Denounce destruction of archaeological site Sulingalpa
Stephany Cuadra | Aug 5, 2016
Funds solicited for the site investigation Sulingalpa, affected by abandonment and buildings.
The archaeologist Uwe Paul Cruz, president of the Scientific Cultural Foundation Ulua Matagalpa and cultural adviser for the indigenous people in Matagalpa, confirmed to ViaNica.com the destruction that is suffering Sulingalpa Archaeological site in the community of Apante Grande City Matagalpa. The fact was denounced by electronic way in social networks and a local blog.
The Foundation is dedicated to archaeological research, linguistics, indigenous knowledge in the region of Matagalpa, and the protection of Sulingalpa, which denounced the destruction of the site by illegal excavations and the construction of an evangelical temple. So far, he added, excavations stopped, but has not withdrawn the machinery of the place.
On July 25 an inspection was carried out on the site by the Nicaraguan Institute of Culture (INC) and the Municipality of Matagalpa Cruz reported ViaNica.com. An effort to contact these sources was made to see what happened to the inspection, but no reply was obtained.
What is Sulingalpa?
Sulingalpa (or village dog in Matagalpa dialect) is an ancient Indian settlement and is buried at least three meters deep. They could not get the archaeological remains due to lack of funds to continue the scientific expedition. Therefore Cruz calls out to mayor and all those people who are interested in working for the preservation of history. Anyone who is interested can contact the Foundation through its Fan Page.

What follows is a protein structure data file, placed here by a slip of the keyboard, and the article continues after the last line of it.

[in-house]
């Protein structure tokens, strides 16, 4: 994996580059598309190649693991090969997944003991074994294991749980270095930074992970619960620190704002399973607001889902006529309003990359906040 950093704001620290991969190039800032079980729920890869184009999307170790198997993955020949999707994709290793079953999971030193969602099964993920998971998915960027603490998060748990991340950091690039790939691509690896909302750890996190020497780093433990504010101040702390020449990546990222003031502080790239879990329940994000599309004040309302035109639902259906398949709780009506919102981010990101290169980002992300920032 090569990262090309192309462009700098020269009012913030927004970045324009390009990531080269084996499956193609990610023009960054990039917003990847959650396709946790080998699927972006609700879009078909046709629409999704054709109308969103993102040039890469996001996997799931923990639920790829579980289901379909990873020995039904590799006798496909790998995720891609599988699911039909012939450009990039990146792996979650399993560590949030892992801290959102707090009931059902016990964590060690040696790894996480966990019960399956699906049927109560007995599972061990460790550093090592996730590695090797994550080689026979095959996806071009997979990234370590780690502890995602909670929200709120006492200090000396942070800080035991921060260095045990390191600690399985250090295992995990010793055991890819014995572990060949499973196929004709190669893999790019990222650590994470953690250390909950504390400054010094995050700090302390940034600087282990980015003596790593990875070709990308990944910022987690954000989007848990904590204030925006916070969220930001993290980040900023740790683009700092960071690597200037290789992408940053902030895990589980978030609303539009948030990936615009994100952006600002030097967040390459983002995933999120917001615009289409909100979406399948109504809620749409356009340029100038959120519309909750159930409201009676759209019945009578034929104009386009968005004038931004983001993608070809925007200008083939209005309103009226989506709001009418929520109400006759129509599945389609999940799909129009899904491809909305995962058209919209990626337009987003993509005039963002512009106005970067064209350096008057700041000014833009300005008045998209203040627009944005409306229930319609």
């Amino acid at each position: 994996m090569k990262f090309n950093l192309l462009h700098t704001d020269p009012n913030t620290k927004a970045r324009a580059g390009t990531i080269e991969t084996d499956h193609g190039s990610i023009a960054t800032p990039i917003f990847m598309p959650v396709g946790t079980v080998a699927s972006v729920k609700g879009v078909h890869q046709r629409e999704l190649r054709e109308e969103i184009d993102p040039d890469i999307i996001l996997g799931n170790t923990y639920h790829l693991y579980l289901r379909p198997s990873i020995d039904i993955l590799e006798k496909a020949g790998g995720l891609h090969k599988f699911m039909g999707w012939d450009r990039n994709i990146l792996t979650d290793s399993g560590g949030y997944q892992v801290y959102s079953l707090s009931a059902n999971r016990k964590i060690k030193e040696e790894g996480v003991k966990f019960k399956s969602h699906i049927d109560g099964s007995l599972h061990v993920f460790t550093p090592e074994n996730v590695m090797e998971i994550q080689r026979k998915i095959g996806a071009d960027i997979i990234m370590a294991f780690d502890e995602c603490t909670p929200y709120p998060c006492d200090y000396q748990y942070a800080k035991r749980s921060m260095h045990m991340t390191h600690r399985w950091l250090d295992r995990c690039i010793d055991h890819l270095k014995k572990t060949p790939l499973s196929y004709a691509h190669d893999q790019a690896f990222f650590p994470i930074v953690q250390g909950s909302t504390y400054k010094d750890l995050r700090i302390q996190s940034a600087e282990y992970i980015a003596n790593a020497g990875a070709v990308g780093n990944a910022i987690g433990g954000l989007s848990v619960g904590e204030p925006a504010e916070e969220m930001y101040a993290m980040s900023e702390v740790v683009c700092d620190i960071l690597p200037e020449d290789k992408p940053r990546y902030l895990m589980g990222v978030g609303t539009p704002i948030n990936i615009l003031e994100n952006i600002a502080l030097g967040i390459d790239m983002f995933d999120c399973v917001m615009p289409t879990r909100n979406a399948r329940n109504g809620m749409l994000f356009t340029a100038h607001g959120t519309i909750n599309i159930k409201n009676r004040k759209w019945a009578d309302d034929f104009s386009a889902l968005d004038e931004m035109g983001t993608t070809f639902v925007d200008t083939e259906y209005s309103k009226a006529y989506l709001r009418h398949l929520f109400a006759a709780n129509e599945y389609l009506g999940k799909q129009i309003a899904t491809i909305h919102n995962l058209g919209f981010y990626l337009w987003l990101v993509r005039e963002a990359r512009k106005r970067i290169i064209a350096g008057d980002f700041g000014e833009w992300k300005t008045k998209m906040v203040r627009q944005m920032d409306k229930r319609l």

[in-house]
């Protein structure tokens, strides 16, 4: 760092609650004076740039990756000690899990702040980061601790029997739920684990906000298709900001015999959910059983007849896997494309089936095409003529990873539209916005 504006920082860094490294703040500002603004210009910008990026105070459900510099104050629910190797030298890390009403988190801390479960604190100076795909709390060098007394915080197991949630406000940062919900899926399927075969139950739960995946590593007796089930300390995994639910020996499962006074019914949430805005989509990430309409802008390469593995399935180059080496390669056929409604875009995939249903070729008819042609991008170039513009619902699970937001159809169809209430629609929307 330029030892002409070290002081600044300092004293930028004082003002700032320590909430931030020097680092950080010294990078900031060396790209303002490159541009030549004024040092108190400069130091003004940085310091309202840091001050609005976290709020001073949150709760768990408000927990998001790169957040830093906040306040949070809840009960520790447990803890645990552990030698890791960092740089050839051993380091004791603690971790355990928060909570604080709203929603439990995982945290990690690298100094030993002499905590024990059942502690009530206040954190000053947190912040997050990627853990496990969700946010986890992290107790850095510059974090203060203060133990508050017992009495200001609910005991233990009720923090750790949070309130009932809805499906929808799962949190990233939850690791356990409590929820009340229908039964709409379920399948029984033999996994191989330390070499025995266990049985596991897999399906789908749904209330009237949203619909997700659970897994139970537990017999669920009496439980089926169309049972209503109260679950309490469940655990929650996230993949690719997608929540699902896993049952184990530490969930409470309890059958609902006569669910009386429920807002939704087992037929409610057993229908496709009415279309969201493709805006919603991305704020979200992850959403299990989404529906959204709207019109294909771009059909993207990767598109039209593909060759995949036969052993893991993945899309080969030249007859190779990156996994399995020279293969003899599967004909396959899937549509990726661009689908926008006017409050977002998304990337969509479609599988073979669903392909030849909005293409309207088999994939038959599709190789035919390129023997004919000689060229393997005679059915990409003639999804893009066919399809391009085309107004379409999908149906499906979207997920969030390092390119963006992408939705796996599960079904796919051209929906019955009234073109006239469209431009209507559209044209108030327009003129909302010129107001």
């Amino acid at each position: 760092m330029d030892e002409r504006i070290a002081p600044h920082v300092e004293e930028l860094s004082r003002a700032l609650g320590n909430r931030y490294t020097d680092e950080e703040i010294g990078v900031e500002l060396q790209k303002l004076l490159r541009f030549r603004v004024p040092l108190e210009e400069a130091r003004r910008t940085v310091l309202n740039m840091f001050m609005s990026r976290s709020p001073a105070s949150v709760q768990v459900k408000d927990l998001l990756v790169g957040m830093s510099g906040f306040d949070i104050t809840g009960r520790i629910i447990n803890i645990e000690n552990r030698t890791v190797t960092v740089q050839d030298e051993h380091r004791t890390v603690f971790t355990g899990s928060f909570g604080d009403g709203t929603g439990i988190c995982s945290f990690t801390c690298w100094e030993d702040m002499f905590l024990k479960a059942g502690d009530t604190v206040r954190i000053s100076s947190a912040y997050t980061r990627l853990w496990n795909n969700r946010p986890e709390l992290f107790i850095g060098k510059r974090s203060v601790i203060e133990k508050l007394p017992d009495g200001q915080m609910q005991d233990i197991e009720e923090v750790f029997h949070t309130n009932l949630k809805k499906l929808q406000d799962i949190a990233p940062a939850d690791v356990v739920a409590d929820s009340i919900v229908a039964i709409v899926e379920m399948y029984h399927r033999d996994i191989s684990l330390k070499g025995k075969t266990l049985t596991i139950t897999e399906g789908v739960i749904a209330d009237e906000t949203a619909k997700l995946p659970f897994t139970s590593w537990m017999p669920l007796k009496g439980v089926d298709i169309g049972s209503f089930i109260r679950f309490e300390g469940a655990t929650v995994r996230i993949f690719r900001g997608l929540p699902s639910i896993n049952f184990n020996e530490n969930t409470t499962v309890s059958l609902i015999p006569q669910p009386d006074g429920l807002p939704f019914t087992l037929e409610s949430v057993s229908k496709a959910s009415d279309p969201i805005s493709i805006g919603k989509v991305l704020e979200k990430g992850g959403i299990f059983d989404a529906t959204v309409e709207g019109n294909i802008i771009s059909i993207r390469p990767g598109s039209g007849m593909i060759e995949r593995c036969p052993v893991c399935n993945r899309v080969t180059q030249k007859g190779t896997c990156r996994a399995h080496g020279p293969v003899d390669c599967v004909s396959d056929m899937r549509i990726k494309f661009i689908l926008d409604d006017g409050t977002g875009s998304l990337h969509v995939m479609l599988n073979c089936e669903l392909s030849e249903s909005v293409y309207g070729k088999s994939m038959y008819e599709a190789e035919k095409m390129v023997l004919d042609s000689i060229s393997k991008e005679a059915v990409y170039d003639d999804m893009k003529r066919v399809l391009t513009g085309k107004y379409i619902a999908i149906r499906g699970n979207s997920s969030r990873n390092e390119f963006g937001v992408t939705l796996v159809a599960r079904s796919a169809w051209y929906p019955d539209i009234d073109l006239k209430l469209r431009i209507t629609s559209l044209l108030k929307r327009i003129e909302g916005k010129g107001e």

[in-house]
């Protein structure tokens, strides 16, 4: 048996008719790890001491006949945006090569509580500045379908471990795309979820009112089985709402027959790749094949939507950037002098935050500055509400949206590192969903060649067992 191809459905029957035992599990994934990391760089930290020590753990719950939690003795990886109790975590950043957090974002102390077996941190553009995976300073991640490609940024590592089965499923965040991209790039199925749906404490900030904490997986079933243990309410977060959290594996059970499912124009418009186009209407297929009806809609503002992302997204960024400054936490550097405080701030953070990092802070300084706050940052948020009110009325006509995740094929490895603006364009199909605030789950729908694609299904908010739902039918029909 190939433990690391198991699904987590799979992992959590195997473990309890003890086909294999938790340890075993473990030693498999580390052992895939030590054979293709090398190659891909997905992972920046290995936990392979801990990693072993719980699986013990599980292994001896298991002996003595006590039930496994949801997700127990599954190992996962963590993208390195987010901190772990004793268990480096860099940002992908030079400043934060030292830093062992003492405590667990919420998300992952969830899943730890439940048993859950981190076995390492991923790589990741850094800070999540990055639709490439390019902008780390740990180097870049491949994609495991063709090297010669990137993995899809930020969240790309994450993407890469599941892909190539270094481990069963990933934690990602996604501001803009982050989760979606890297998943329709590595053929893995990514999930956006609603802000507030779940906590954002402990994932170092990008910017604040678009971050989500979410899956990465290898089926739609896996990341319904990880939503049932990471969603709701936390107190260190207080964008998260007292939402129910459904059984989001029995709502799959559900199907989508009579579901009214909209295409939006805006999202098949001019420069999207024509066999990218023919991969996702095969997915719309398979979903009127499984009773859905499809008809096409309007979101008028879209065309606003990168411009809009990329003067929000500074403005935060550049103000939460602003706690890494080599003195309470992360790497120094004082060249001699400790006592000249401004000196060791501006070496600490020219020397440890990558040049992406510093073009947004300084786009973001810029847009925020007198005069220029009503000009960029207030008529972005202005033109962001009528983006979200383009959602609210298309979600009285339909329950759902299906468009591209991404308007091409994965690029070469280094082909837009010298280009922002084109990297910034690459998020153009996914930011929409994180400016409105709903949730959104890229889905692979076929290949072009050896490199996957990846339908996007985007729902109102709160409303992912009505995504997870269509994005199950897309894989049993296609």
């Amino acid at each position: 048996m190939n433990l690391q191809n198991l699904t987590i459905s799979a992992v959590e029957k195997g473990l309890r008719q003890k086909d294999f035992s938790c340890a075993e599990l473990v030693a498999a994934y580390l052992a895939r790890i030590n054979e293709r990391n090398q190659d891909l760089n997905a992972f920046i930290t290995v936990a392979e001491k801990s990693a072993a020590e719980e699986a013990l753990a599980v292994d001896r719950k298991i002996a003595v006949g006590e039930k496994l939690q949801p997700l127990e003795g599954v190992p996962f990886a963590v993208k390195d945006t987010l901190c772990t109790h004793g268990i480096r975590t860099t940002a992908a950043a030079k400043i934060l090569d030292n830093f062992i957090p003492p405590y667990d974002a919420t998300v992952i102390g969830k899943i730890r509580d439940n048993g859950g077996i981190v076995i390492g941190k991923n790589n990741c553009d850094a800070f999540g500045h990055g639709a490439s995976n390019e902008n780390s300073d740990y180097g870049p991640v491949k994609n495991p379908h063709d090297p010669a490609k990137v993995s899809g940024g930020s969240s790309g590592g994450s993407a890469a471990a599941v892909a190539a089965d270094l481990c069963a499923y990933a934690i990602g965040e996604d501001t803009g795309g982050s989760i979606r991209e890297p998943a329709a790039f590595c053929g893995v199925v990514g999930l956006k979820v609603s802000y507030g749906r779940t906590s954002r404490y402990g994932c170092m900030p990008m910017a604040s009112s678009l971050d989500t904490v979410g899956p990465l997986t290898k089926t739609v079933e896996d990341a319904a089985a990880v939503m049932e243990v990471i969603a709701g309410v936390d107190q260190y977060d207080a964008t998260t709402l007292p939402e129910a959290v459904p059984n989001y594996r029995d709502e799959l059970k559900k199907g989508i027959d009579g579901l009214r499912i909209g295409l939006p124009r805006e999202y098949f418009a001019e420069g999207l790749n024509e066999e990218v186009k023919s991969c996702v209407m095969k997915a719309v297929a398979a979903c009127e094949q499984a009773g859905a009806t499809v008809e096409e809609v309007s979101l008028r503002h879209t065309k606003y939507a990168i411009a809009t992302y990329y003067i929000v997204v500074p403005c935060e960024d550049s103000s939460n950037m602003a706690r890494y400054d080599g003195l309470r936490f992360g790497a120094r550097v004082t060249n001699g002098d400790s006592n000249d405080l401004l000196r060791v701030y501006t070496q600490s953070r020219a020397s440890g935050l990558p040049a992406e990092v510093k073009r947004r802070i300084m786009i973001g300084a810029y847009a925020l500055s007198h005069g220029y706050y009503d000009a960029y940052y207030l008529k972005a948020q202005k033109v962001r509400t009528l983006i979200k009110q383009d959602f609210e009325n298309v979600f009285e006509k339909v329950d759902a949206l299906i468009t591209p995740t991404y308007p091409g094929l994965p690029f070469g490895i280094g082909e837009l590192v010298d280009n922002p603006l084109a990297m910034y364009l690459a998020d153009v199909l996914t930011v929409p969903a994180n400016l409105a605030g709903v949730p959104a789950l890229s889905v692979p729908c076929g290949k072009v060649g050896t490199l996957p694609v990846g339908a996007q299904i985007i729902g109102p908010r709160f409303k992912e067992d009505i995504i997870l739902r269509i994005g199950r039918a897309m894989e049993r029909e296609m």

The site was discovered by Cruz in 2012 when he was looking for the oldest parts of the region, thanks to a field supported by a census dating back to 1581, in the early days of the colony in the Indian village Matagalpa.
Sulingalpa is one of the neighborhoods of prehistory, and that's why Cruz considers invaluable for its wealth for the reconstruction of the past. "It is a citadel of stone and mud made up of more than 58 residential complexes and plaza, which present the mud called Orange Segovia, which was dated 300 BC to 1435 AD," the foundation posted online.